Both Southard and Ponticos wrote their seminar papers in Emeritus History Professor Gary Mormino’s Florida history seminar. Mormino is a co-founder of the Florida Studies Program.

The Leland Hawes Prize honors the life work of Leland Hawes, who spent six decades as a reporter, editor and history columnist at the Tampa Tribune. Upon his retirement, the Tampa Bay History Center and the Florida Studies Center at USF Tampa inaugurated the prize to recognize student scholarship in Florida history.

Previous USFSP Hawes Prize recipients include Thom Foley, for his 2008 essay, “Taming of the Hillsborough River;” Brad Massey for his 2009 paper, “The Rise and Fall of a Modern Florida Landmark, Tampa’s Floridan Hotel”; and Lois Ricciardi, for her 2010 paper, “Mary Lou Baker and the Women’s Emancipation Bill of 1942.”

Since 2003, USF St. Petersburg’s Florida Studies Program has shined a light on Florida’s history, culture and environment. No other program in the United States explores a state the way this does. The Masters Program brings together faculty from history, economics, geography, political science, anthropology and other disciplines to explain our state’s identity. For more information go to usfsp.edu/floridastudies.

Author Bill Belleville

Author to screen film, discuss wonders of St. Johns River

The USF St. Petersburg Florida Studies Program and the Student Environmental Awareness Society present “Florida’s St. Johns River,” a lecture and film hosted by author Bill Belleville at 6:30 p.m. Wednesday, Feb. 27.

Belleville, author of River of Lakes: A Journey of Florida’s St. Johns River, will discuss the documentary Water’s Journey: The River Returns at Harbor Hall, 1000 3rd St South. It is free and open to the public.

Produced by Karst Productions, Water’s Journey explains the history of the St. Johns River and its importance to Florida. Belleville will discuss the film and his personal experiences with river.

“Who better to comment on the film and the St. Johns River than the guy who wrote about it?” said Chris Meindl, Ph.D., Florida Studies program director. “Florida Studies is pleased to partner with the Student Environmental Awareness Society for this event.”

Formed 100,000 years ago, the St. Johns River is home to hundreds of species of birds, mammals, reptiles, amphibians, fish and other water creatures. Before Europeans arrived in Florida, many Native American tribes called the river home. The river runs 300 miles from its marshy headwaters south of Melbourne through Jacksonville.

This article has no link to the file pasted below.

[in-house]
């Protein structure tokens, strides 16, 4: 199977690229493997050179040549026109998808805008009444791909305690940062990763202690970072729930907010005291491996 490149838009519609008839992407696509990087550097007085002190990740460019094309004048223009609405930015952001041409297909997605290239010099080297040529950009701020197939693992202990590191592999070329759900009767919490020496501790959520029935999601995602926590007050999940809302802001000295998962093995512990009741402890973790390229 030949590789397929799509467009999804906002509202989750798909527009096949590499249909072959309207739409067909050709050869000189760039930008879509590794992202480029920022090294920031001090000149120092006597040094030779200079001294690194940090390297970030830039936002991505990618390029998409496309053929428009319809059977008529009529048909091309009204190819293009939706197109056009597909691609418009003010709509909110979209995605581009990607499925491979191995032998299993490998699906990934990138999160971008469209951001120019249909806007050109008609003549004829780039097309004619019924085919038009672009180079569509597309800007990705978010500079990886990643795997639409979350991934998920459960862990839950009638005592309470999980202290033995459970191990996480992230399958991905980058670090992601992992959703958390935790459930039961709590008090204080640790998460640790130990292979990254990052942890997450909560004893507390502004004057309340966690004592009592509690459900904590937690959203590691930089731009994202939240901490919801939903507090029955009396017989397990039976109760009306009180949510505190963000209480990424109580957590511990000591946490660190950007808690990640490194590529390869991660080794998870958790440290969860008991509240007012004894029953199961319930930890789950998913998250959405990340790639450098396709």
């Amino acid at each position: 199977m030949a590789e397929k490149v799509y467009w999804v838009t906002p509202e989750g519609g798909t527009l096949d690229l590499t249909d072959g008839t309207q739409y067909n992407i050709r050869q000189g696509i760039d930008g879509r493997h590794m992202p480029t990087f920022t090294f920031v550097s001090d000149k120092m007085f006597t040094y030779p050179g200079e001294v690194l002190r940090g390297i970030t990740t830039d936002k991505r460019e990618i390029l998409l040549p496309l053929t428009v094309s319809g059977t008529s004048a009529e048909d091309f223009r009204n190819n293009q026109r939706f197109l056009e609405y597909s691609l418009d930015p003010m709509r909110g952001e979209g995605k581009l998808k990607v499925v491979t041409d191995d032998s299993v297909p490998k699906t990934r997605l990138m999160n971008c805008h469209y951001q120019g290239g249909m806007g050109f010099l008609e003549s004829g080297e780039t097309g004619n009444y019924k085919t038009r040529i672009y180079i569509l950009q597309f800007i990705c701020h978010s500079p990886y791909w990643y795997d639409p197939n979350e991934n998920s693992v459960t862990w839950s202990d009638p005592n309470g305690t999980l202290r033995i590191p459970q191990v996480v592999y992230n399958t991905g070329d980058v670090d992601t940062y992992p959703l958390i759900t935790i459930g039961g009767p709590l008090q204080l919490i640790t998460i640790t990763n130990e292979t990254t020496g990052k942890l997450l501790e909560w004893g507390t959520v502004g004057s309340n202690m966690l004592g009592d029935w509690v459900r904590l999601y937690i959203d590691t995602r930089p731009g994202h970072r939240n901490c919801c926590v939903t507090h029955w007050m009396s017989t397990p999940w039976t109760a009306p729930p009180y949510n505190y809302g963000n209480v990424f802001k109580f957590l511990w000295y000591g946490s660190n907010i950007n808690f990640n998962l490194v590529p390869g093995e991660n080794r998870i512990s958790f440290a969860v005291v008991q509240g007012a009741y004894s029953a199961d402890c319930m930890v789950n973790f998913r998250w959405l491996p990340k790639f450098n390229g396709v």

Belleville is also the author of Salvaging the Real Florida: Lost and Found in the State of Dreams, and Losing it All to Sprawl: How Progress Ate My Cracker Landscape. He also is co-producer and writer of the documentaries In Marjorie’s Wake: Rediscovering Rawlings, a River & Time and Conch Cowboys.

For more information about the event or the Florida Studies Program, please call Chris Meindl at (727) 873-4872.

 

Dr. Ray Arsenault (right) attended President Obama's inauguration with Carol Ruth Silver, one of the Freedom Riders.

Witnessing history in Washington, D.C., with someone who made history

Ray Arsenault, Ph.D., the John Hope Franklin Professor of Southern History at USF St. Petersburg, attended the inauguration of President Obama on Monday with one of the Freedom Riders whose story he told in an award-winning book.

Carol Ruth Silver was a recent college graduate working at the United Nations when she joined the Freedom Riders movement to protest the segregation of interstate buses in the South and served 39 days in prison. She later graduated from law school, worked as a lawyer, ran for Congress and served on the San Francisco Board of Supervisors. She was the only Freedom Rider who managed to keep a diary during her time behind bars. She smuggled the diary, written on toilet paper, out of prison when she was released.